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It might be a silly question, however, why are the computer systems in the X.200 model, OSI, called open systems?

Note that I've read that open system is defined as "the representation within the reference model of those aspects of a real open system that are pertinent to OSI" and the real open system is defined as "A real system which complies with the requirements of OSI standards in its communication with other real systems." in the X.200 specification.

Thanks in advance.

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I would assume that this is because the O in OSI stand for "Open".

Networking is about communication between many different kind of devices.
Using the word "computer" would be misleading, because the OSI model can be applied not only to computers, but to any kind of devices that is able to communicate over the network (routers, manageable swicths, automates, sensors, industrial machines...).

So they had to choose a term to describe any device using the model. The "system" word fit and is vague enough to cover all cases, and so to describe a system compliant to Open System Interconnection, the use "Open system" (which is shorter and more practical that "OSI compliant system")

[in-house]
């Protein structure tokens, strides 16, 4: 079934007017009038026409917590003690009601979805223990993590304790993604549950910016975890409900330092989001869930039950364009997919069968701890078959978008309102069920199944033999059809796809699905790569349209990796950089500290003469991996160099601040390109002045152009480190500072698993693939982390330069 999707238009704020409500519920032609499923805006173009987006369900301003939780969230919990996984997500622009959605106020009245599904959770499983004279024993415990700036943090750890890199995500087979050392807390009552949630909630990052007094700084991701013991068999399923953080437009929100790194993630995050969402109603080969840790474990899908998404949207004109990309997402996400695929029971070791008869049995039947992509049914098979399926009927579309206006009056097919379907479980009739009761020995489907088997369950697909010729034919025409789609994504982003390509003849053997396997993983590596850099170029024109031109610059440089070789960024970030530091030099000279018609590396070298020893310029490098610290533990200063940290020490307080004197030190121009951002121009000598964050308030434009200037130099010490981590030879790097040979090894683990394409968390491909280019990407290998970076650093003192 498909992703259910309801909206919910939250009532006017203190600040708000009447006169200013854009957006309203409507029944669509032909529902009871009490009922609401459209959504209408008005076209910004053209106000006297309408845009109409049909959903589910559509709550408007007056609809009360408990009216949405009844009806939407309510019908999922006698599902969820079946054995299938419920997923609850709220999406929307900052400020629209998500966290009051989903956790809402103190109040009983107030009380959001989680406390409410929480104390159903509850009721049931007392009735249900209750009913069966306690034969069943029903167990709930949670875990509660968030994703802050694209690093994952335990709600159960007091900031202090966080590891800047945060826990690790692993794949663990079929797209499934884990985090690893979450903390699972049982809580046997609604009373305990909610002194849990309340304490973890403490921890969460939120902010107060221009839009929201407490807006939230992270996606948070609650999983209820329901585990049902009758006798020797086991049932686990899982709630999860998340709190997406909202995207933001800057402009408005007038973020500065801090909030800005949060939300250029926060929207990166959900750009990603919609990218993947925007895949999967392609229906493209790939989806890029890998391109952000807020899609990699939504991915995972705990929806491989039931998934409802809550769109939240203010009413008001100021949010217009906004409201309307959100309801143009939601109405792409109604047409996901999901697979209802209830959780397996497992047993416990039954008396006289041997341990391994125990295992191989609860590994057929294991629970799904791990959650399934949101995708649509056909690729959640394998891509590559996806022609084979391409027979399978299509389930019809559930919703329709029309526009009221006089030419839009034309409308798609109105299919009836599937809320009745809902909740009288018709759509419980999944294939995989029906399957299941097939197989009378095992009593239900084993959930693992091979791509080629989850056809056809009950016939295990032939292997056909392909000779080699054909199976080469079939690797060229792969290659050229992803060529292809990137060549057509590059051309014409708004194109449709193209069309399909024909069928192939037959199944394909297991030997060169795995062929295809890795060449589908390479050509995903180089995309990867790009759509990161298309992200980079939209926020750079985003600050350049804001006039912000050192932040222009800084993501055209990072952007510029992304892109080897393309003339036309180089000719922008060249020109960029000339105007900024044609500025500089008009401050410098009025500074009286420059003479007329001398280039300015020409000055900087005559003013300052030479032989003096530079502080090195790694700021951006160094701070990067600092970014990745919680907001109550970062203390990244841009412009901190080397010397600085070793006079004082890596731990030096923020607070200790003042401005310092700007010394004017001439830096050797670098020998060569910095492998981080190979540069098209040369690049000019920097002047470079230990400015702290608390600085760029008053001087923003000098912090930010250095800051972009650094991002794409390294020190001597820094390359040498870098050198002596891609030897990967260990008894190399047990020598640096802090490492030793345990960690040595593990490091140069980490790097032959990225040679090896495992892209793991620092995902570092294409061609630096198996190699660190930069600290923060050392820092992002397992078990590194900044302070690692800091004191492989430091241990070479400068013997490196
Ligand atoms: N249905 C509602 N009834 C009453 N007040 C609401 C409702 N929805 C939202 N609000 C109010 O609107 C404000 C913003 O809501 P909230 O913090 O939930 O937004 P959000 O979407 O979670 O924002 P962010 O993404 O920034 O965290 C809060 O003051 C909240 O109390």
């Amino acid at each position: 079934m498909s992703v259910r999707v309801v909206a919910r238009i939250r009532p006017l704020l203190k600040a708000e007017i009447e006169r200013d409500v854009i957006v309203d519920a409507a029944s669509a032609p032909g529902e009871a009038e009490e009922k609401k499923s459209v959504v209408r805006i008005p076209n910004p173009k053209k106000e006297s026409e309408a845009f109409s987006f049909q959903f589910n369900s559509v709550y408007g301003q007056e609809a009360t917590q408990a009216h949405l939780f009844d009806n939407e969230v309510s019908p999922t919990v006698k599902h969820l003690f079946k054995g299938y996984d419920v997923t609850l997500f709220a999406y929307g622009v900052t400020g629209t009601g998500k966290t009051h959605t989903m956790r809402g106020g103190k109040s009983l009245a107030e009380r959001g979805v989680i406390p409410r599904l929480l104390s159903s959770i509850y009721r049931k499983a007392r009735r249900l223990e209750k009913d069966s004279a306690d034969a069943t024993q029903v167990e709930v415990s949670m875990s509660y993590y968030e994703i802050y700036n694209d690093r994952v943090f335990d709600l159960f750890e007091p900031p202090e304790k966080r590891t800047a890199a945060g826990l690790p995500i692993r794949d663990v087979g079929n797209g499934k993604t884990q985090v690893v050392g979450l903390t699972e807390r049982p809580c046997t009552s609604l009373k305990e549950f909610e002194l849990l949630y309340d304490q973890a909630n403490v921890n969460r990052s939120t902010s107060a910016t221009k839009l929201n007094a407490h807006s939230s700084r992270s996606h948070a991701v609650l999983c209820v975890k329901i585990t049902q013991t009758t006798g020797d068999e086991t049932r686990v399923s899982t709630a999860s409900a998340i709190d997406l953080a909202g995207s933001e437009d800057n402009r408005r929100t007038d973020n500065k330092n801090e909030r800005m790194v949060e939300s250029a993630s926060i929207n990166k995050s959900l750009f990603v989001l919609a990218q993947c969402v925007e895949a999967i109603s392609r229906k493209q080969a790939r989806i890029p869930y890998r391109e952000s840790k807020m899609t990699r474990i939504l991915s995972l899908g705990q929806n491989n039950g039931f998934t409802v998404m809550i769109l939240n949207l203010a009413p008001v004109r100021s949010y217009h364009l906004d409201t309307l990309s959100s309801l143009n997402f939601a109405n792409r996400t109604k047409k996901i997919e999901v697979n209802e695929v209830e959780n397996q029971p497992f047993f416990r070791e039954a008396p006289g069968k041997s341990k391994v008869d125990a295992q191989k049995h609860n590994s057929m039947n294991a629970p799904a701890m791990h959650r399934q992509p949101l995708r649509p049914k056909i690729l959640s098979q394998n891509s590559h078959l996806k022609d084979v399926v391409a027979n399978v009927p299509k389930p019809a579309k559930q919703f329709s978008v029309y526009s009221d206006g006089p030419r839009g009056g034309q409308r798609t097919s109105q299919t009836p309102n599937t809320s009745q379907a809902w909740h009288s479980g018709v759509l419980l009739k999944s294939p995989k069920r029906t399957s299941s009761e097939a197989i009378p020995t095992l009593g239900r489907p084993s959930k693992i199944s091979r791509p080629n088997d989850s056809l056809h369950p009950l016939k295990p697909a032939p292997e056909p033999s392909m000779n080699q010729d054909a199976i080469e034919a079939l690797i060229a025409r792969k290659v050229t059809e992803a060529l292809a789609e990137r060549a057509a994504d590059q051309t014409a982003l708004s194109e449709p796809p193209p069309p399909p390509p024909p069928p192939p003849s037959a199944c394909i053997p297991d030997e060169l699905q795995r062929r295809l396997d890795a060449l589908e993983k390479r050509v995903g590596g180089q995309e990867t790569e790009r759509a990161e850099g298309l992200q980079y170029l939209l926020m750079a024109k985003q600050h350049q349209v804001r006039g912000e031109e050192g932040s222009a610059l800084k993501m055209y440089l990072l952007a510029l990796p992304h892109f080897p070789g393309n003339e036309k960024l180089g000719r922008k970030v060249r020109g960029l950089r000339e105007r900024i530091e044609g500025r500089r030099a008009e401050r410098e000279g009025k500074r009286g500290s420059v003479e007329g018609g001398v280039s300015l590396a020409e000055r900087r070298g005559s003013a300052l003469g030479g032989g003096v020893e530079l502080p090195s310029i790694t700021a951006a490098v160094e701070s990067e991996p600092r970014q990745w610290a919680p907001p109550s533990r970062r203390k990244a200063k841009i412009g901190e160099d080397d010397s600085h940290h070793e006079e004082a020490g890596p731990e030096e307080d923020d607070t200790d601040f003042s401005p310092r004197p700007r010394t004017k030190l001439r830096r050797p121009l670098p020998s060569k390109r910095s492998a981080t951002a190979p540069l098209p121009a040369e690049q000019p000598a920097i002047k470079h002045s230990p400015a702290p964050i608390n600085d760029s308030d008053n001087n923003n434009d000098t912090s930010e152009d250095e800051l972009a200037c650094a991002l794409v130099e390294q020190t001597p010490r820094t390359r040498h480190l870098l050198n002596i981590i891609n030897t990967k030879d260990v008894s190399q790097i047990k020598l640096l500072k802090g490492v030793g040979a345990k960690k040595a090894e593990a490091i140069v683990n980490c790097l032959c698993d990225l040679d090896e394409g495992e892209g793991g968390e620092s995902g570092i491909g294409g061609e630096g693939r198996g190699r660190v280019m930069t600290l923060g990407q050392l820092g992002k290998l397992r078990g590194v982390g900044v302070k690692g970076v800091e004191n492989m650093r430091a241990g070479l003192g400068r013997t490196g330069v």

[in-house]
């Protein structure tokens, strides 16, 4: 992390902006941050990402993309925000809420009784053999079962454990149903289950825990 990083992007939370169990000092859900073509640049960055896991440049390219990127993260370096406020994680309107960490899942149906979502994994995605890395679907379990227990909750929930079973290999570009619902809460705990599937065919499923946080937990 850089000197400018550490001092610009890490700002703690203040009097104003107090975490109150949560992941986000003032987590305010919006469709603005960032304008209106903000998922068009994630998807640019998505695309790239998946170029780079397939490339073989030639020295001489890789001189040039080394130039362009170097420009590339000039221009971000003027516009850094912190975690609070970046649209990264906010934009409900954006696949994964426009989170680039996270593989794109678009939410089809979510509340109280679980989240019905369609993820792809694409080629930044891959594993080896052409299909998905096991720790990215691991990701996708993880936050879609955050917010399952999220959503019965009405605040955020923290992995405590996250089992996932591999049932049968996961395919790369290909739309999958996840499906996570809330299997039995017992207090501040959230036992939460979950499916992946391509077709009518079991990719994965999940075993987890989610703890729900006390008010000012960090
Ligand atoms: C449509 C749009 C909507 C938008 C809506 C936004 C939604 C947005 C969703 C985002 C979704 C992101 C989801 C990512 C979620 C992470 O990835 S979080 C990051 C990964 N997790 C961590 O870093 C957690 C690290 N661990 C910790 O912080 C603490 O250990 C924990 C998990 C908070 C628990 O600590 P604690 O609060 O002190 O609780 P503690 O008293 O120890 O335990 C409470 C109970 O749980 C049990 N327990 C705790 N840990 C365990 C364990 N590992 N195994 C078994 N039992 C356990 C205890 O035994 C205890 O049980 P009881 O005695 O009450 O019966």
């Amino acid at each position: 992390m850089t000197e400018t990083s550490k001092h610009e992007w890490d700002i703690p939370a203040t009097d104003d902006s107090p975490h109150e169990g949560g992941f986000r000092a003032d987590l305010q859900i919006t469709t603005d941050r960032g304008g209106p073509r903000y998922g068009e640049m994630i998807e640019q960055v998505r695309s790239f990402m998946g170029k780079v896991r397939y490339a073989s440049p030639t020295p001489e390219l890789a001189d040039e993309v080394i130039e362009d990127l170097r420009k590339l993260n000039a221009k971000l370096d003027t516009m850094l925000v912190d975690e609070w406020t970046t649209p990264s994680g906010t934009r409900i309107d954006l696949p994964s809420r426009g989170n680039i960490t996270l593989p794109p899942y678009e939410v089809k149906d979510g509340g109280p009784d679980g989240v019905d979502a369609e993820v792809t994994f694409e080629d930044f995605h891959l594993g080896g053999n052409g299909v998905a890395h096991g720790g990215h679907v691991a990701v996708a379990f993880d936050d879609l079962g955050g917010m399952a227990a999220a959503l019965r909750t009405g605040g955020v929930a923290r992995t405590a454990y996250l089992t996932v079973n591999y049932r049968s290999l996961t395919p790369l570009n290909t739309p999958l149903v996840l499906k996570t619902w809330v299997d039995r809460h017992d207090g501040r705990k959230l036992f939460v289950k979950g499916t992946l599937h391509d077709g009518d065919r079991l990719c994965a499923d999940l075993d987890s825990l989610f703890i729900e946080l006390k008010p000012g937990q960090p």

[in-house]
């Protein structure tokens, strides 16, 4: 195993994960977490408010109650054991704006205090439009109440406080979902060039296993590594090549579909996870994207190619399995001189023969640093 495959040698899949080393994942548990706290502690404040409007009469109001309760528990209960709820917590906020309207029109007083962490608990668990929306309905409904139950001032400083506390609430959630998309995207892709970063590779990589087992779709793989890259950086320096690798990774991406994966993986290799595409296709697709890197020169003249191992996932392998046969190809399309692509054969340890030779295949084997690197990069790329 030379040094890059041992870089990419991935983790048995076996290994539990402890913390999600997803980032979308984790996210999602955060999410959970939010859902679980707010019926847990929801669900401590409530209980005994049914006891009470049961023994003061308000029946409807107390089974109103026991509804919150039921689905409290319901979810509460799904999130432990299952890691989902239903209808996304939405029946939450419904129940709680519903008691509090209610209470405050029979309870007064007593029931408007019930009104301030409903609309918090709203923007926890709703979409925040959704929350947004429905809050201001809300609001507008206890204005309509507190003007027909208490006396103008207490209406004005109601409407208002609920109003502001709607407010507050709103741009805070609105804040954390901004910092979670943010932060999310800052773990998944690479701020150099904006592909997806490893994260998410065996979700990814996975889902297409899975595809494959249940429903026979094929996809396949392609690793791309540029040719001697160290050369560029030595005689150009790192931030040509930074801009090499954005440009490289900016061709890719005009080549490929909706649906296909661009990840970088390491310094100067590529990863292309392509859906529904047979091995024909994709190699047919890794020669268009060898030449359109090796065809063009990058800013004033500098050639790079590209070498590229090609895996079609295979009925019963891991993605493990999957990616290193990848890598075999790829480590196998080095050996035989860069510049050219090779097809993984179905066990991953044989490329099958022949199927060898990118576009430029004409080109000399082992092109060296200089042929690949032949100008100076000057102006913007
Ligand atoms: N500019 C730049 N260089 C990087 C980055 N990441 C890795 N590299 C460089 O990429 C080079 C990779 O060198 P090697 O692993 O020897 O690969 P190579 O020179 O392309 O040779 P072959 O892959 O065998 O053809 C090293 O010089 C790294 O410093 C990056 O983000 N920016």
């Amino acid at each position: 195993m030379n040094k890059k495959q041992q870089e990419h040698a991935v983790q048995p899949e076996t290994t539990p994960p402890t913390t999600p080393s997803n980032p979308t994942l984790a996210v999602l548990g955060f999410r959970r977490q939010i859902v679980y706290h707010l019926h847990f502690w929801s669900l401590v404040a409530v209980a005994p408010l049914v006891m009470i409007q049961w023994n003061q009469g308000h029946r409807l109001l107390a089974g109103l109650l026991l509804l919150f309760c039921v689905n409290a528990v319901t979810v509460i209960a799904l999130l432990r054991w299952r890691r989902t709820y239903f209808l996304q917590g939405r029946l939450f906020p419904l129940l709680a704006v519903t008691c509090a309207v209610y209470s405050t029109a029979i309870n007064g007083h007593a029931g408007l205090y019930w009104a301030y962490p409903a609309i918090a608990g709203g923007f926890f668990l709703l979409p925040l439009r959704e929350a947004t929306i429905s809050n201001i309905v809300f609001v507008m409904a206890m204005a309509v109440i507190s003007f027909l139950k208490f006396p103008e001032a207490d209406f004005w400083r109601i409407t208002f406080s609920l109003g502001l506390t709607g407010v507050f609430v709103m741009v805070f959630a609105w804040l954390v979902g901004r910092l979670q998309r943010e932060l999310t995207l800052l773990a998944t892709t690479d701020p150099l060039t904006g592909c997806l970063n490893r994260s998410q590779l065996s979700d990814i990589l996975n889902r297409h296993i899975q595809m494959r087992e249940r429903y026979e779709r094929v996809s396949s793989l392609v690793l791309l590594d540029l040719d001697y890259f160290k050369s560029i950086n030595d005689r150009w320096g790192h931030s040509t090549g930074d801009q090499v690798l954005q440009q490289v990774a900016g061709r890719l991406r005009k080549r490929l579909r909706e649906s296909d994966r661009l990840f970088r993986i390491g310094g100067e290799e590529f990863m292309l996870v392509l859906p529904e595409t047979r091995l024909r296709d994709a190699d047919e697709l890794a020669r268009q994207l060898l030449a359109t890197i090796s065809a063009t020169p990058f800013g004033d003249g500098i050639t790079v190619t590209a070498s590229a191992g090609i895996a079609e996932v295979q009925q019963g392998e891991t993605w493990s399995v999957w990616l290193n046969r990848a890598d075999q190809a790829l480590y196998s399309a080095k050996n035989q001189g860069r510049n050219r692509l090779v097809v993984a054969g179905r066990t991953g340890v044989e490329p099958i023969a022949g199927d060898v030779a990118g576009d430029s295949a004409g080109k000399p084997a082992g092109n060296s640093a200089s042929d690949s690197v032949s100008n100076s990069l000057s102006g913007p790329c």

only a guess tough, I don't think you'll get an authoritative answer from anyone else than the authors.

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  • Thanks for the reply. By the way, if they wanted to model communicating systems, the ones you mentioned, Turing machines weren't a better choice? Any device or entity doing computations or communicate through a media can be seen as a Turing machine, as can be understood from the Church-Turing thesis. Oct 5 '16 at 10:50
  • There's a little historical background here: networkengineering.stackexchange.com/questions/6380/…. A lot of it was in response to proprietary development by IBM, NCR, Burroughs, etc.
    – Ron Trunk
    Oct 5 '16 at 11:43
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They are connected using open protocols as opposed to proprietary protocols (open as per open source). Back in the day, each vendor had their own interconnect technology, such as IBM's SNA and DEC's DECNet phase IV. OSI was designed to replace that proprietary technology with one that different systems could use. In the event it was seen as too network-provider-centric and the pragmatism of IP ensured that IP became pre-eminent.

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